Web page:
While the fame and millions came from the Kewpie Doll, she was a cartoonist famed for her wit—the first female cartoonist for a major American magazine. She was an illustrator for stories in major American magazines, in those days before photographs were used. She was a portraitist. She created dark and brooding paintings, the Mistress/Master monsters that were exhibited at the Salon des Beaux Arts in Paris. She was a feminist and suffragette. She was a novelist, four novels published, and a poet with one volume published.
The Kewpie image passed into the national consciousness. In The New York Times this week in a review of a biography of the photographer Berenice Abbot, the author quotes Impresario Lincoln Kirstein’s description of Abbot as having “enormous Kewpie eyes.” Just this past month the headline in New York Stage Review of Steven Suskin’s review of Bernadette Peters: “HELLO DOLLY!: BERNADETTE IS THE PLUPERFECT KEWPIE DOLLY.” In the article he wrote, “…Peters is indeed a musical comedy doll. Not in a sexist manner, mind you; something of a Kewpie doll (which was a cupid-derived cherub, initially devised as a cartoon character in 1909 and memorialized as a popular toy).”
The Springfield Art Museum has brought together a national exhibition of O’Neill’s art that opens on April 13 and runs through August 5, 2018. Works have been secured from local private collectors, the O’Neill family, Bonniebrook Historical Society and museums across the country. The Bonniebrook house burned in 1947 and was rebuilt by the Historical Society starting in 1990. It and the grounds (Rose and other family members are buried on the property) are open to the public April through October and well worth the short drive south on Highway 65. Sarah Buhr, the curator for the exhibition, has published a lavish and informative catalog.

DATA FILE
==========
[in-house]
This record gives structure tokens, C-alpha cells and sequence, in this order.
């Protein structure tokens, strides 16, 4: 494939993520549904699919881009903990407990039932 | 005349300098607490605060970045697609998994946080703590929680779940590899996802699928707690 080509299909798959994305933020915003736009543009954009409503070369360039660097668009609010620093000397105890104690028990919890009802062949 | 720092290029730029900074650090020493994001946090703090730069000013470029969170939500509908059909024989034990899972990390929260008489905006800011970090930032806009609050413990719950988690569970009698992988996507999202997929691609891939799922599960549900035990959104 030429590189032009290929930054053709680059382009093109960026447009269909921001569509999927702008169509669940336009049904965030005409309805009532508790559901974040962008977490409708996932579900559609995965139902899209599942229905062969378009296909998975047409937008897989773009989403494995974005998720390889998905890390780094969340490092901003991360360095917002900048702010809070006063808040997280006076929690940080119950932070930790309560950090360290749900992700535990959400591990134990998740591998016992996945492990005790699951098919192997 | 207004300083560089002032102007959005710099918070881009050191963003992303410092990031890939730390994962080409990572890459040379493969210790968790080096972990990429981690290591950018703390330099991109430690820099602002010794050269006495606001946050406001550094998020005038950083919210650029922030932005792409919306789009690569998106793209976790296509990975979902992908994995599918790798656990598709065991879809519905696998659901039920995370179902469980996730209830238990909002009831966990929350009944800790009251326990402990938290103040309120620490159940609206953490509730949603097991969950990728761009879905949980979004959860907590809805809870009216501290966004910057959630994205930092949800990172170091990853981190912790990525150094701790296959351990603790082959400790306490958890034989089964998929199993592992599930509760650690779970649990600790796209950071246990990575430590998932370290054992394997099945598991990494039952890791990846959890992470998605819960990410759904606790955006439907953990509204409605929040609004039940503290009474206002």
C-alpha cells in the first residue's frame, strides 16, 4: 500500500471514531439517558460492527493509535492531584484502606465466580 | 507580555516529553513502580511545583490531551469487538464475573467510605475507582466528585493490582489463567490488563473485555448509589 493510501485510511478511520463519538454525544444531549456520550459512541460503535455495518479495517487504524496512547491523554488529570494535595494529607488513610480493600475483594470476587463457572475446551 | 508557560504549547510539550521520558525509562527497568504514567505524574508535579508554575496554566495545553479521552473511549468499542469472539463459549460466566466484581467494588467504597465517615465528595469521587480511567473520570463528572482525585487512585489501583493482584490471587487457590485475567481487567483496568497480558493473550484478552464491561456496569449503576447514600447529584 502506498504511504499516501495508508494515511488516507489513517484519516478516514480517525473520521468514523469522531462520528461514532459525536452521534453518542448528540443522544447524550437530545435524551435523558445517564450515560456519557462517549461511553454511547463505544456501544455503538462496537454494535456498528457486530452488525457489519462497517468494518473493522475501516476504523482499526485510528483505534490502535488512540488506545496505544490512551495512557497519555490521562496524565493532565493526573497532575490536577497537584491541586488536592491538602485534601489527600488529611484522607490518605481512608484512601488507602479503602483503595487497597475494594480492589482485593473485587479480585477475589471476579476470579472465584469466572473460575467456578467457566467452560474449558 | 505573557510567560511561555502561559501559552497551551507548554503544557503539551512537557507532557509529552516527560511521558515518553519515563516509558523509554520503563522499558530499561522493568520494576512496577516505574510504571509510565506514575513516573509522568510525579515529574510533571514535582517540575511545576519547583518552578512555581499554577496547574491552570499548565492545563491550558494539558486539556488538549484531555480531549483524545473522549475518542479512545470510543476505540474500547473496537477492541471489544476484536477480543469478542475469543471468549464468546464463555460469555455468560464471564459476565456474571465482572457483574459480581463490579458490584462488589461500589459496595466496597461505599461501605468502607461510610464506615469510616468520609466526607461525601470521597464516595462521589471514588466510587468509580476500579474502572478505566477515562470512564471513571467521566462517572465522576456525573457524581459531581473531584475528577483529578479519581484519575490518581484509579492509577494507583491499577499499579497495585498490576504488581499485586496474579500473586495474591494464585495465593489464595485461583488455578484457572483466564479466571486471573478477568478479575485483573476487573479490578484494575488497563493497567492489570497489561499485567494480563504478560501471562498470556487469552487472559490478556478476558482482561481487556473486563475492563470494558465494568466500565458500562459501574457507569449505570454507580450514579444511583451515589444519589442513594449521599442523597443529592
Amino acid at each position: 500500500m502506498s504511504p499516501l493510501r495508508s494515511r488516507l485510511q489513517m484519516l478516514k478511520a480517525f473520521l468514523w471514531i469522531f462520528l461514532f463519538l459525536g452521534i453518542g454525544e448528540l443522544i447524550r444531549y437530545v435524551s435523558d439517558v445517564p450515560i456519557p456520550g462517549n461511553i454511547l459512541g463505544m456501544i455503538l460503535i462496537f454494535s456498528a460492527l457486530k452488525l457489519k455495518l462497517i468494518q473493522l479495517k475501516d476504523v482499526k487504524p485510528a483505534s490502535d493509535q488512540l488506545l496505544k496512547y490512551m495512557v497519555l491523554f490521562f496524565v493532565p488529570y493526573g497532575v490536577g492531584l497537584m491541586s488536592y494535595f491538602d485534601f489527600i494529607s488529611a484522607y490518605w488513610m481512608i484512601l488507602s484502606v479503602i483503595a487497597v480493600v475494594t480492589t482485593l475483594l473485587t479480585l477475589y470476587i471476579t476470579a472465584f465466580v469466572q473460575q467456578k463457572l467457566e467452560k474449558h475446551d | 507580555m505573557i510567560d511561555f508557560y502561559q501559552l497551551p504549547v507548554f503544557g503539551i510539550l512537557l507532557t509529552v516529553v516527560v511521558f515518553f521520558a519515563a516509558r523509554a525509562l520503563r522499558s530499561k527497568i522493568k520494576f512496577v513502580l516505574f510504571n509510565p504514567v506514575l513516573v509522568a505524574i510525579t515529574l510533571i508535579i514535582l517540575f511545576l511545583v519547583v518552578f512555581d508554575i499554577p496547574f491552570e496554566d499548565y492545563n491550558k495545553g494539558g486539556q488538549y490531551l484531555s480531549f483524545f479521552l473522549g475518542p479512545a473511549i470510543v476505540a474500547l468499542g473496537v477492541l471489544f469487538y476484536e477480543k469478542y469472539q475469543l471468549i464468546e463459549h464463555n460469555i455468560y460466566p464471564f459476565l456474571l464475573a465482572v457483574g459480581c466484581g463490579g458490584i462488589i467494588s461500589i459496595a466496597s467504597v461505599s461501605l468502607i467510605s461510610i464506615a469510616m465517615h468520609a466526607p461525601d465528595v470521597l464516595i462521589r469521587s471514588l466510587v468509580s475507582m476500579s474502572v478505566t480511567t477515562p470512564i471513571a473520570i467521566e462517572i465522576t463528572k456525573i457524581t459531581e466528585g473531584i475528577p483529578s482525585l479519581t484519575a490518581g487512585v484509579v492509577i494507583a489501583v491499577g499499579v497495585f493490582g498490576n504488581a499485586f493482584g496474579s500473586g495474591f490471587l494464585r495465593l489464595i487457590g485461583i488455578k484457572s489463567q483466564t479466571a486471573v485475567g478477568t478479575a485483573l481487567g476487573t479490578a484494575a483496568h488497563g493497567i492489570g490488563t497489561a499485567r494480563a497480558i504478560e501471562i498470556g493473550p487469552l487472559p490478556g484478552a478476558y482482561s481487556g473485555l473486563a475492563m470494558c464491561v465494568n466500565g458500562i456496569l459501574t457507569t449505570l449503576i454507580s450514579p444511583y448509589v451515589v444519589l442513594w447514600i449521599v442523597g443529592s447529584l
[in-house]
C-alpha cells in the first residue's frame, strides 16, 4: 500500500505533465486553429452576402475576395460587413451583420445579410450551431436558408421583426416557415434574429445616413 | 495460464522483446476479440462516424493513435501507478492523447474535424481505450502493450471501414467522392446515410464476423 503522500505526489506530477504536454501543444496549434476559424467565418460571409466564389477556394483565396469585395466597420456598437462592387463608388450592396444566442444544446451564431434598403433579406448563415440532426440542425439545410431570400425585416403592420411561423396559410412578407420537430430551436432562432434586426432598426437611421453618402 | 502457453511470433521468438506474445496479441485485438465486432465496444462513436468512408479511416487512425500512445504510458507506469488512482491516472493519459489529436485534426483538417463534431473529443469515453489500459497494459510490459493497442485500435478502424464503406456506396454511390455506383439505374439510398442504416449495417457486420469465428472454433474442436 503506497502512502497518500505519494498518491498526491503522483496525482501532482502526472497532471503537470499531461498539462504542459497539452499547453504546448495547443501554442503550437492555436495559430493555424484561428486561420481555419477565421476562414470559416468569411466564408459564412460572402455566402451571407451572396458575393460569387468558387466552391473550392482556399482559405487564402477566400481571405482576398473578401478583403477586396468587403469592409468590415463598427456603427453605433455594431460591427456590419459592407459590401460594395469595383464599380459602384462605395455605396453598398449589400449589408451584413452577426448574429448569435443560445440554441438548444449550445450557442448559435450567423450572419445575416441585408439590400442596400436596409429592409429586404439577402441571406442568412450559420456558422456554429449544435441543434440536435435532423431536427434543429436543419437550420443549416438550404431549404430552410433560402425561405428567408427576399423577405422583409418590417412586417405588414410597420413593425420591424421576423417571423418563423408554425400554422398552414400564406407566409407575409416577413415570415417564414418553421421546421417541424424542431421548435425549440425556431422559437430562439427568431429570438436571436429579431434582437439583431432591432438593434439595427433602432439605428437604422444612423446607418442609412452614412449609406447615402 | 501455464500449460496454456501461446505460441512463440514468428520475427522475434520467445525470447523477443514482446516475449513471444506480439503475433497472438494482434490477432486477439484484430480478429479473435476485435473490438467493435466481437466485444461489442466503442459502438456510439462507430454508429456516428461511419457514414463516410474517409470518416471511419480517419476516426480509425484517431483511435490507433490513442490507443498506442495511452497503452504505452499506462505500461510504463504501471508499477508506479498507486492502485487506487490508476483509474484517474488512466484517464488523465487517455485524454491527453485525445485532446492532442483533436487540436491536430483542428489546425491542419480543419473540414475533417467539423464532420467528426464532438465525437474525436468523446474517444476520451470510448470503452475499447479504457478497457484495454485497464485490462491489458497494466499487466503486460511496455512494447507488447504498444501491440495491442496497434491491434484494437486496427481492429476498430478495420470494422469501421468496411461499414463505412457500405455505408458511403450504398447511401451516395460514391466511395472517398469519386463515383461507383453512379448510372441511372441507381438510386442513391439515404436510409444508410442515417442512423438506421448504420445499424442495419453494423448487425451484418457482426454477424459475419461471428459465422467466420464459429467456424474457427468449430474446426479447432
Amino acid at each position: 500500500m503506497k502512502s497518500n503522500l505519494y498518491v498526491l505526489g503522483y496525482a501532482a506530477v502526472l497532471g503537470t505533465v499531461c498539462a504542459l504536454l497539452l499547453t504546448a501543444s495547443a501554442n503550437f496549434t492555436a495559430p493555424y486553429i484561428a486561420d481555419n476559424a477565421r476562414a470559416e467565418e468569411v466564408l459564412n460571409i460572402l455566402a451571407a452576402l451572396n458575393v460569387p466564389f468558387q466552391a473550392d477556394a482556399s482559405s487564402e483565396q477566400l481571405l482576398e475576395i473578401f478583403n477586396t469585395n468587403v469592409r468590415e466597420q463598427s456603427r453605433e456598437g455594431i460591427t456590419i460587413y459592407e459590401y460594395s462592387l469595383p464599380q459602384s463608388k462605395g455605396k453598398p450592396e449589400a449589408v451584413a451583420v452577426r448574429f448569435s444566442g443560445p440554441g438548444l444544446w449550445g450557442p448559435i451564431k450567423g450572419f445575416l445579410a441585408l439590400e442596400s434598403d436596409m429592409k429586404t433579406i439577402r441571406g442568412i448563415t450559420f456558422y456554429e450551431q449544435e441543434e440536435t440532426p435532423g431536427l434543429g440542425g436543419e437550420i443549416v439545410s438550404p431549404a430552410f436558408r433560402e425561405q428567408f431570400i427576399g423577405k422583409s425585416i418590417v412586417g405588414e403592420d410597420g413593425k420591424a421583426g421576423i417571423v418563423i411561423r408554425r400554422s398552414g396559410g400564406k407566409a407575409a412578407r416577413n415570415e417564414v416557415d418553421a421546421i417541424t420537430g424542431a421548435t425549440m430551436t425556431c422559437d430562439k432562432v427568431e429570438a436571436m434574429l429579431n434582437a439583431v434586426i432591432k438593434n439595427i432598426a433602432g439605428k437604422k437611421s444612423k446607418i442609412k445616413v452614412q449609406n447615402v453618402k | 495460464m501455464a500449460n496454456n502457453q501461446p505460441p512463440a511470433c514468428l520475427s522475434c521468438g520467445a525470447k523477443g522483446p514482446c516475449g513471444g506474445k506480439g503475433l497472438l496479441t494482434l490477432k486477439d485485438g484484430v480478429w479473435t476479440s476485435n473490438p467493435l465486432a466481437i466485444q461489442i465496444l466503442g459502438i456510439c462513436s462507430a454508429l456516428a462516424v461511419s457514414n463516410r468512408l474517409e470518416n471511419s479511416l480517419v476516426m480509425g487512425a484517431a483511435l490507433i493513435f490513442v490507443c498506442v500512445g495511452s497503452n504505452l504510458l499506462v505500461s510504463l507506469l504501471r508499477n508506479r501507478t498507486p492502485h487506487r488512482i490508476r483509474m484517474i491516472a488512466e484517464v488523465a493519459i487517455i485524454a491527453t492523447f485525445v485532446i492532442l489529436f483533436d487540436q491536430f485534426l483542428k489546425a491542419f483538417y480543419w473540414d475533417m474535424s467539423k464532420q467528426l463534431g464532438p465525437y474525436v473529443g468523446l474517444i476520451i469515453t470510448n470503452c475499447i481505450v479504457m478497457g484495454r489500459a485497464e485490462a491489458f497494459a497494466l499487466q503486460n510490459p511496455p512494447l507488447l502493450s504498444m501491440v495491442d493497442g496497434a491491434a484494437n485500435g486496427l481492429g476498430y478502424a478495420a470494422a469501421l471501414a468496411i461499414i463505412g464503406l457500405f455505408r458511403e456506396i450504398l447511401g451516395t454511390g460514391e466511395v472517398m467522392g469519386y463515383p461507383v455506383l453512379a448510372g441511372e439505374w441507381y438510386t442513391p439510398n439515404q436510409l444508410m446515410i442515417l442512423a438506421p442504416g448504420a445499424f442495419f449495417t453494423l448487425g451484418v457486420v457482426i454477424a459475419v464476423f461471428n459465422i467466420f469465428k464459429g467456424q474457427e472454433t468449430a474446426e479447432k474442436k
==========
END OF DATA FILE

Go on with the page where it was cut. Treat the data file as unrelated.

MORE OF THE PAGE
For more than 25 years Marcia Haseltine has loved and been interested in the works and life of Rose O’Neill. For 10 years she labored on writing a one-woman show on O’Neill that was first produced by Springfield Contemporary Theatre in January 2016. In conjunction with the opening of the exhibition, tt will be repeated at the Springfield Art Museum, Friday-Sunday, April 13-15, 2018.
Marcia Haseltine is well known to Springfield theatre goers. She has given many memorable performances for Little Theatre and more recently for Contemporary Theatre. Particular favorites have been Miss Hannigan in Annie and Emily Dickinson in The Belle of Amherst for SLT; then Maria Callas in Master Class and Stevie in Edward Albee’s The Goat, or Who Is Sylvia for SCT. She also has acted for Maple’s Repertory Theatre, Macon, Missouri, MSU’s Tent Theatre, and most recently as Maxine in Maxine’s Christmas Carol, at the Andy Williams Performing Arts Center, Branson.
Three worthy and interesting activities for this spring: attend Saving Rose O’Neill April 13-15; see Springfield Art Museum’s extensive national exhibition Frolic of the Mind; make the short drive south on Highway 65 to Bonniebrook. You will enjoy them all.